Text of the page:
Dr. Jo Anne Van Tilburg, UCLA, Project Director
Cristián Arévalo Pakarati, EISP Co-Director
Matthew Bates, Surveyor
Alice Hom, EISP Database Manager
Debra Isaac, Graphic Artist
Bill White, Photographer
Maps and images created by Chilean governmental agencies over three decades were reviewed in preparation for creating the published map of Rano Raraku in Cristino et al. Atlas Arqueólogica de Isla de Pascua, 1989. A key base document for the latter was the plan of the volcano created by Lt. D.R. Ritchie of the Mana Expedition to Easter Island, 1914. Five archaeological zones were created in Rano Raraku: interior and exterior slopes, interior and exterior quarries, and upper exterior quarries. Two quarry zones, designated C and D, in the interior, were outlined but not mapped.
The goal of EISP’s seasonal mapping effort from 2002-2004 in the interior of Rano Raraku was to map all statues, outline the papa, and fully delineate the quarries in Areas C and D; to compile a contour map of the area showing the main topographical features, and to localize all previously mapped and numbered statues that are standing or fallen on the interior slopes.
An existing GPS station approximately 10 km west of Rano Raraku was established by NASA in 1998. In 2000, we placed our survey on the GPS datum WGS 84 and the UTM (Universal Transverse Mercator) projection zone 12. This is the same projection as was used for the previous survey and, therefore, provides consistent data. We established four base stations in Rano Raraku on the south side of the volcano and marked each by steel pegs placed level with the ground. These are located away from the main path and not ordinarily visible to passersby. Another three points were established in Area C and marked by wooden pegs driven in flush with the ground. These pegs were also placed away from paths so that they would remain inconspicuous and undisturbed.
In 2002, we surveyed to centimeter level accuracy using two Ashtec GPS single frequency satellite receivers to gain latitude, longitude and elevation above sea level. The attitude of the statues was also recorded: the direction in which the statue faced; the forward slope, and the sideways/lateral slope. In 2004, we used Trimble 5700 equipment. Our major field emphasis was the collection of additional mapping points that would allow the further exposition of design details on selected statues and quarries. The pace of work was approximately 300 survey points collected per day for a total of 2,200 points collected in Sections C and D.
A few interior quarry features in the Atlas were impossible to relocate without additional identifying information. On the exterior slopes, eight statues or possible statues shown in the Atlas and numbering RR-002-209, 215, 216, 226-228, and 231-232 were not relocated due to new rock falls or erosion of identifying features. In a few instances, we found that the orientations, head/base relationships or minor archaeological details (i.e. presence or absence of taheta) of several statues on both the interior and exterior were inaccurately indicated on the Atlas. These anomalies will be rectified on our forthcoming map and all available identification numbers assigned statues by previous investigators will be cross-referenced.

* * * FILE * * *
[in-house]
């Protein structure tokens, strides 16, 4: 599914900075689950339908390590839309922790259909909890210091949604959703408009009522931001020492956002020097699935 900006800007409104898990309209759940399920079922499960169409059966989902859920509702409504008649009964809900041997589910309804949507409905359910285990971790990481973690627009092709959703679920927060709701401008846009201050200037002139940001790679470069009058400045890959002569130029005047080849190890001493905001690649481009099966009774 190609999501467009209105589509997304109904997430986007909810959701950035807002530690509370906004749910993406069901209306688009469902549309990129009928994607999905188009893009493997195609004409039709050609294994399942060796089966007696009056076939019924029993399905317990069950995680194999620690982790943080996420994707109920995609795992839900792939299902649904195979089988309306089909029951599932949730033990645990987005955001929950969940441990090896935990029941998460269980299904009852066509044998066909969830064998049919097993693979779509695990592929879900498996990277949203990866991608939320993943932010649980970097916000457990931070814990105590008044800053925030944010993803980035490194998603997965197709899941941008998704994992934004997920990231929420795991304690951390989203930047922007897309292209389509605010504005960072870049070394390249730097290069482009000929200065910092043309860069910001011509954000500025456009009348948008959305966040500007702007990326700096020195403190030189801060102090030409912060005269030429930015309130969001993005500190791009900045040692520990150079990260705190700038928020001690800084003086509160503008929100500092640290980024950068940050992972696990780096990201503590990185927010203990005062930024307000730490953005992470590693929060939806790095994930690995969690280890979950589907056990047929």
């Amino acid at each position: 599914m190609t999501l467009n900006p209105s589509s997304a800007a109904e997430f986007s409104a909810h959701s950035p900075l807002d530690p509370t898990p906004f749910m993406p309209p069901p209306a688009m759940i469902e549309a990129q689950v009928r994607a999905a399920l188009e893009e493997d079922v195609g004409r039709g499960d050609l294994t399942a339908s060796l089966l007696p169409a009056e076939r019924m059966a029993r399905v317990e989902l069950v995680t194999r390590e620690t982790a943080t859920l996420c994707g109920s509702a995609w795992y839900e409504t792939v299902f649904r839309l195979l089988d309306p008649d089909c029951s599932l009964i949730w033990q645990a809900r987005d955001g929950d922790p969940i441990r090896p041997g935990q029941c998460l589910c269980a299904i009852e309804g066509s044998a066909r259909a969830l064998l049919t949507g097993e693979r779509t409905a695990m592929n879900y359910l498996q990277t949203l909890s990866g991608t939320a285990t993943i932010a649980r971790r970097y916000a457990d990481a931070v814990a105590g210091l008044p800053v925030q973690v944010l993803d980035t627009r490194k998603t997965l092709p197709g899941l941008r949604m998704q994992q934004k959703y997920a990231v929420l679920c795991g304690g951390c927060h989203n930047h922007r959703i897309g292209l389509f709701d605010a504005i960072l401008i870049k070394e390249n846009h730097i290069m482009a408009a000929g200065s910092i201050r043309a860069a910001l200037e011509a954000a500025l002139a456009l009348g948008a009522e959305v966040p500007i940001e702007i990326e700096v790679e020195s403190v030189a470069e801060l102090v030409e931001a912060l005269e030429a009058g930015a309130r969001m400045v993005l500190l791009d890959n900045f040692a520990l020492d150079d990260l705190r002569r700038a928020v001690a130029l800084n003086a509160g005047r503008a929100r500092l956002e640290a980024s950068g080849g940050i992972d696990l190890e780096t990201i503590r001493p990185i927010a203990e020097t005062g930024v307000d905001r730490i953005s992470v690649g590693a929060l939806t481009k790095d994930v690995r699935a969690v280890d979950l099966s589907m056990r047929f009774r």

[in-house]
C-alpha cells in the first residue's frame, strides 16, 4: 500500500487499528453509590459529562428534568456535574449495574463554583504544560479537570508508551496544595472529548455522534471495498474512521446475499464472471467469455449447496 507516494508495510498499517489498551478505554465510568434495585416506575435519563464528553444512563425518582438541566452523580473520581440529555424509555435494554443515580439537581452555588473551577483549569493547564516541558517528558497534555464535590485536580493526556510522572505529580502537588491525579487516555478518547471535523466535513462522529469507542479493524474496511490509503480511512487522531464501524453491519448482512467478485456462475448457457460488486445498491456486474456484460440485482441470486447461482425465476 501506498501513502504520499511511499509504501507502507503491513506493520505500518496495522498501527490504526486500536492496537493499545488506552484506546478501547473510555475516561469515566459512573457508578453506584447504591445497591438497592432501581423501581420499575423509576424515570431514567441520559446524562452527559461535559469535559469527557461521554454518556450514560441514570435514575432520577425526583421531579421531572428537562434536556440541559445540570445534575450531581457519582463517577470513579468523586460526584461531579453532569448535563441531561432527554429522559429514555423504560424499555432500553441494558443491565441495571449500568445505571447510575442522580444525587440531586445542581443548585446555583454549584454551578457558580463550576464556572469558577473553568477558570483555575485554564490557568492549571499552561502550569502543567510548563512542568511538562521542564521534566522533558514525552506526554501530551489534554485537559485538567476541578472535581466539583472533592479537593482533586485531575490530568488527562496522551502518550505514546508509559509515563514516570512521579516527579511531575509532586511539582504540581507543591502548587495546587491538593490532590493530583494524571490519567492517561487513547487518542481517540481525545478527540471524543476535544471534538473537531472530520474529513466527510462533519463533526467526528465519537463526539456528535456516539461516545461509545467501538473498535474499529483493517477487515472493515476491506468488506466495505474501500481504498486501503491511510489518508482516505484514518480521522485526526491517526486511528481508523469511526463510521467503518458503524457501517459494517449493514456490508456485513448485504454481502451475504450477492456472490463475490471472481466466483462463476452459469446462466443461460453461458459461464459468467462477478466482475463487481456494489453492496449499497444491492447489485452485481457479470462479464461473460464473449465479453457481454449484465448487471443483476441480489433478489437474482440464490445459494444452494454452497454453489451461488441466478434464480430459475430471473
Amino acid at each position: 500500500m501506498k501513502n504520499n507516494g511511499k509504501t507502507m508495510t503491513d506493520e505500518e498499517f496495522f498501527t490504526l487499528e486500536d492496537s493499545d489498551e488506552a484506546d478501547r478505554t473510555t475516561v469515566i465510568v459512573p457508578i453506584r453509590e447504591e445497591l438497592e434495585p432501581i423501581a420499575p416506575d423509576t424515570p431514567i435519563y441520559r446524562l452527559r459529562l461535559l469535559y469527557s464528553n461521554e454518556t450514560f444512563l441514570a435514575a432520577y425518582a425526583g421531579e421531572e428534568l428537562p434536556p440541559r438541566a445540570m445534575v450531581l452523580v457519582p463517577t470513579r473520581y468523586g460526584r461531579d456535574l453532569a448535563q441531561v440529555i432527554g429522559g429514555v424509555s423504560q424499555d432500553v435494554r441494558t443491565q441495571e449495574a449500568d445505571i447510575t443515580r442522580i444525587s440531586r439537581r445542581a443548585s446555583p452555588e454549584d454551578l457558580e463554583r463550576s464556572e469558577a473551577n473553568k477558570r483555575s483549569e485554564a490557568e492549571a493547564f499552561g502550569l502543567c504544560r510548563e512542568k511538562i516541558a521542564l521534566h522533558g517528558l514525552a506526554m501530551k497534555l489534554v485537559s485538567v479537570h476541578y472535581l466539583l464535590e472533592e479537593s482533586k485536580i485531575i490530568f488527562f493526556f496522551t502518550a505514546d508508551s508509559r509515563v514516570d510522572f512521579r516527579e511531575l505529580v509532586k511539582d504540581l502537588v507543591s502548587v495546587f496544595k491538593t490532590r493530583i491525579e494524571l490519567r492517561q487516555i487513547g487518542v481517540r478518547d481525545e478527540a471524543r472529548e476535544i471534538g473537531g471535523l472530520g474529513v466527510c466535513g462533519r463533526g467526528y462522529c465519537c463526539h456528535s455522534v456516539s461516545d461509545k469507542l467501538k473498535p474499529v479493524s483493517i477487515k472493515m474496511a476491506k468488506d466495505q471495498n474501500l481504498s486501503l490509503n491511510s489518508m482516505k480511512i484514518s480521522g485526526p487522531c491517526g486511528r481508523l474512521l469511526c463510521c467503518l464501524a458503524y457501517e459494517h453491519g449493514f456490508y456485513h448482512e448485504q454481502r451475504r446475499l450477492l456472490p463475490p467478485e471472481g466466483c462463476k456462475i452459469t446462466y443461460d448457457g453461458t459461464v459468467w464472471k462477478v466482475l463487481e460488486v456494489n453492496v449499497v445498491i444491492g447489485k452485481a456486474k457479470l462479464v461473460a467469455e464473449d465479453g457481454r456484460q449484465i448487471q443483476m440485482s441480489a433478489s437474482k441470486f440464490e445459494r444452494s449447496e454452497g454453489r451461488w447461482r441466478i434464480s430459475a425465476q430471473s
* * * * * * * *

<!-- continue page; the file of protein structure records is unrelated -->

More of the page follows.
A total of 139 statues, from shaped block to partial form to finished, fully detailed figure, were mapped in 19 discrete interior quarries—42 more than previously suggested.
Quarry descriptive details constitute an additional, vast quantity of information, and include carving canals, transport canals, papa surfaces and configurations and tool marks. Important and previously unrecognized rock art on statues and in quarries was documented. These data will be integrated into a separate but parallel study of rock art iconography currently underway.
None of the individual quarries are directly linked, but internally some of them show a degree of planning. Some quarries appear to have been practice or teaching areas for such important features as statue heads and faces. As Routledge noted, narrow carving canals, some very steep and dangerous, are cut into the bedrock alongside and at the top and bottom of roughed-out blocks. These average about 50 cm wide, and some are stepped. Carvers stood in these canals to work.
The value of the EISP database is that it supports reconstruction of the prehistoric Rapa Nui human population as a component of ecological, political, and esoteric systems. It combines analytical tools with social theory to contribute a unique perspective on island change. Its use facilitates the semiotic analysis of prehistoric Polynesian spatial organization. It is complementary to other ecological, geographic, economic, and social analyses in Pacific Studies, and integrates Rapa Nui into the larger and better understood East Polynesian interaction sphere. Finally, it provides insight into the long-term development of human systems, allowing visualization of historical and ecological linkages of the past with the present and future.
In 2004, our condition reporting system was reviewed by members of the Getty Conservation Center staff. As a base-line inventory with time depth, it was deemed a useful tool for conservators; however, some categories of data were revised, redefined, or renamed. These new-format statue condition reports were then completed by 2004 team members for every statue documented in the interior slopes and quarries, and for those standing or fallen on the exterior.